Friday, May 14, 2010

Epic document struggle D-day

There were some positive indications late last night that a deal on the Afghan detainee documents would indeed be reached, after this week's seesaw. Like this one: "MPs reach agreement in principle for Afghan documents."
Parliament has reached an agreement in principle to view the uncensored Afghan detainee documents, but the deal could still unravel when MPs meet Friday.

Under the tentative agreement, one MP per party would be allowed to look at the documents, and an eminent panel of judges would decide which documents could be released, CTV Ottawa Bureau Chief Robert Fife reported Thursday night.

The stakes are high for MPs on all sides: If the deal falls apart on Friday, it could lead to a contempt of Parliament motion against the government.
More: "Liberals, NDP confident detainee documents deal will be reached." This Globe report is a little less positive, going into more detail about the debate over the panel of judges, what balance of power there will be between MPs and the panel, when it comes into play, etc.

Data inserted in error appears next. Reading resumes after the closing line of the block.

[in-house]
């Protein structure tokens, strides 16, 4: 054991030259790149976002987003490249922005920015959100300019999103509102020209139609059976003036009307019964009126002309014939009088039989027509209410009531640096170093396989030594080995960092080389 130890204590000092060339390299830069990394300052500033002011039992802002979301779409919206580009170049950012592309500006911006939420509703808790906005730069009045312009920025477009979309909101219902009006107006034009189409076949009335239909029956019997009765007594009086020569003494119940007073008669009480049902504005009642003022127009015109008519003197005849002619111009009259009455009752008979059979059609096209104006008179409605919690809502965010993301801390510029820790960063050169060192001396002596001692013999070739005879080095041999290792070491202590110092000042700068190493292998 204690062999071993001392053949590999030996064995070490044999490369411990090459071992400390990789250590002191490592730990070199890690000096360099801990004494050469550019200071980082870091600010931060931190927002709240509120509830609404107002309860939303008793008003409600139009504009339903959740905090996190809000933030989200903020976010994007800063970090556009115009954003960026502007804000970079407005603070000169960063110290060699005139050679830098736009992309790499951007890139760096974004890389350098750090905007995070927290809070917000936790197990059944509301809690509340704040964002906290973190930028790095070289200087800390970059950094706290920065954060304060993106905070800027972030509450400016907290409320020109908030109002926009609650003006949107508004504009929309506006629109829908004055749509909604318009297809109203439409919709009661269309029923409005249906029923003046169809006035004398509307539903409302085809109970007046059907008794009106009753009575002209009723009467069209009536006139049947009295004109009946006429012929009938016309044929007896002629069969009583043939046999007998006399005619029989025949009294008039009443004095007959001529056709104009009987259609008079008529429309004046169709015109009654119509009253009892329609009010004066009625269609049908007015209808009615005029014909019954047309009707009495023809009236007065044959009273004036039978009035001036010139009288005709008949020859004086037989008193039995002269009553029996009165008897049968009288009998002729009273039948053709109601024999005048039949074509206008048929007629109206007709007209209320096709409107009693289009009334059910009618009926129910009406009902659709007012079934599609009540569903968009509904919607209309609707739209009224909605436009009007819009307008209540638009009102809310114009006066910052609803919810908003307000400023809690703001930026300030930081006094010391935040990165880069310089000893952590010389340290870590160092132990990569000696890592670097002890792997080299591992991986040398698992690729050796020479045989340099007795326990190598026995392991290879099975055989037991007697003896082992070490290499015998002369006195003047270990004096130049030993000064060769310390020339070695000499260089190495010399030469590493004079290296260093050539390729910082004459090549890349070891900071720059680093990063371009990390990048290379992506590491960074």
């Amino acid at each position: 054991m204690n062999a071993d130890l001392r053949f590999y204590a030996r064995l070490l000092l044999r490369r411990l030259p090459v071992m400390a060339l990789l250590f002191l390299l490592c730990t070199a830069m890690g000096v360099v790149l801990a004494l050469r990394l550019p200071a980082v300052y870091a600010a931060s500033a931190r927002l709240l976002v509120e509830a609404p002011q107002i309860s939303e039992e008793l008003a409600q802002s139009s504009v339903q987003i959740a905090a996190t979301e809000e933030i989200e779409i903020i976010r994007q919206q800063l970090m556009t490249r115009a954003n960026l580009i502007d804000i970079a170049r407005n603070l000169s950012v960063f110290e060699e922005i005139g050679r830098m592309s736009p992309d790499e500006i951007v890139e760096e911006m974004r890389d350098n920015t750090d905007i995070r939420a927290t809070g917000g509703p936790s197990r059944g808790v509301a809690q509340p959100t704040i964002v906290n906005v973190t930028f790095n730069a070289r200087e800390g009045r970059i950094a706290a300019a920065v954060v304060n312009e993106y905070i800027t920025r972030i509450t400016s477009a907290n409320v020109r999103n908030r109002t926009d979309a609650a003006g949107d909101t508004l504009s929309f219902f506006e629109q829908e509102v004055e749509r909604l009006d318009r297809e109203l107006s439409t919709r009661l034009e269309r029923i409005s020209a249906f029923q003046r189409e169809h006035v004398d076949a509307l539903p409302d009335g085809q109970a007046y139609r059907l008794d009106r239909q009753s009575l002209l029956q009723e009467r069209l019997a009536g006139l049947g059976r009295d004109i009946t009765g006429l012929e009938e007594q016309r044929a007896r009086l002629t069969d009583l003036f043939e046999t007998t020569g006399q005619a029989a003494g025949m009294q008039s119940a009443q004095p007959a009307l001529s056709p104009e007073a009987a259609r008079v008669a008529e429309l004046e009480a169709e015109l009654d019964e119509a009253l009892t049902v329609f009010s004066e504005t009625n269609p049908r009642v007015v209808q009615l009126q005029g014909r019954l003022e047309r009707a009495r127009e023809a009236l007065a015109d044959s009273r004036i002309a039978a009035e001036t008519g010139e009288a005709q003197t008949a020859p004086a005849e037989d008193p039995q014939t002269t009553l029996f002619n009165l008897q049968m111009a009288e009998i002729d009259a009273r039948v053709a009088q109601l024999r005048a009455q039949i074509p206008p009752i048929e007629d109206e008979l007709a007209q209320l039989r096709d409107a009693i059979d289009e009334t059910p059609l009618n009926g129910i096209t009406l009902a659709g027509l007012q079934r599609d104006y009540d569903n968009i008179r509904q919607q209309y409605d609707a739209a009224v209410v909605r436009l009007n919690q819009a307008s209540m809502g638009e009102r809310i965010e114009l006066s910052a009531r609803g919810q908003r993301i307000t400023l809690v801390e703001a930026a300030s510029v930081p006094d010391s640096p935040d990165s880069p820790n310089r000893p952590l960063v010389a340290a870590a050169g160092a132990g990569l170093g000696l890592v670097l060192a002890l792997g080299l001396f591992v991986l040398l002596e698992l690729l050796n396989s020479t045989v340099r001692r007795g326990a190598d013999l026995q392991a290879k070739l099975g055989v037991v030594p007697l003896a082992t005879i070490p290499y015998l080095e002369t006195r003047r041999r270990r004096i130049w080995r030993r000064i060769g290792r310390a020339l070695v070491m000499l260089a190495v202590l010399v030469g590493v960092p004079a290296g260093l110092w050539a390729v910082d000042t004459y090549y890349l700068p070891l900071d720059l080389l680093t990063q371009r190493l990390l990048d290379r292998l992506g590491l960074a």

“We’ve crossed the Rubicon on the idea there’s a panel and the government crossed the Rubicon on the idea that they have to show un-redacted, unfiltered documents to MPs,” one MP familiar with the negotiations said.

“We’re circling around how the panel gets triggered and how do the MPs relate to the panel. That’s where we are, sort of,” the MP added.
You can easily see the can of worms here. What to do when there's a dispute, is it 3 out of 4 parties who have to agree to proceed to the panel? 2 out of 4? Or are 1 party's concerns enough to trigger a review? It would be hard to believe they'd be proceeding on a unanimity basis. When the panel is sought out, are these legal arguments that will be made to the judge panel or do the MPs make the case on other grounds? Judges are used to legal arguments. Whatever they're contemplating, you'd have to think the government's got a resource imbalance in its favour, in the background. The opposition members are likely to be taxed more, resource wise by this huge process. And who's defining what "national security" means here anyway? Are these judges/experts going to have specialized knowledge on that front? What rules are these judges bound by? Among many other questions that come to mind.

Anyway, guess we'll see what's in store today, for good or ill.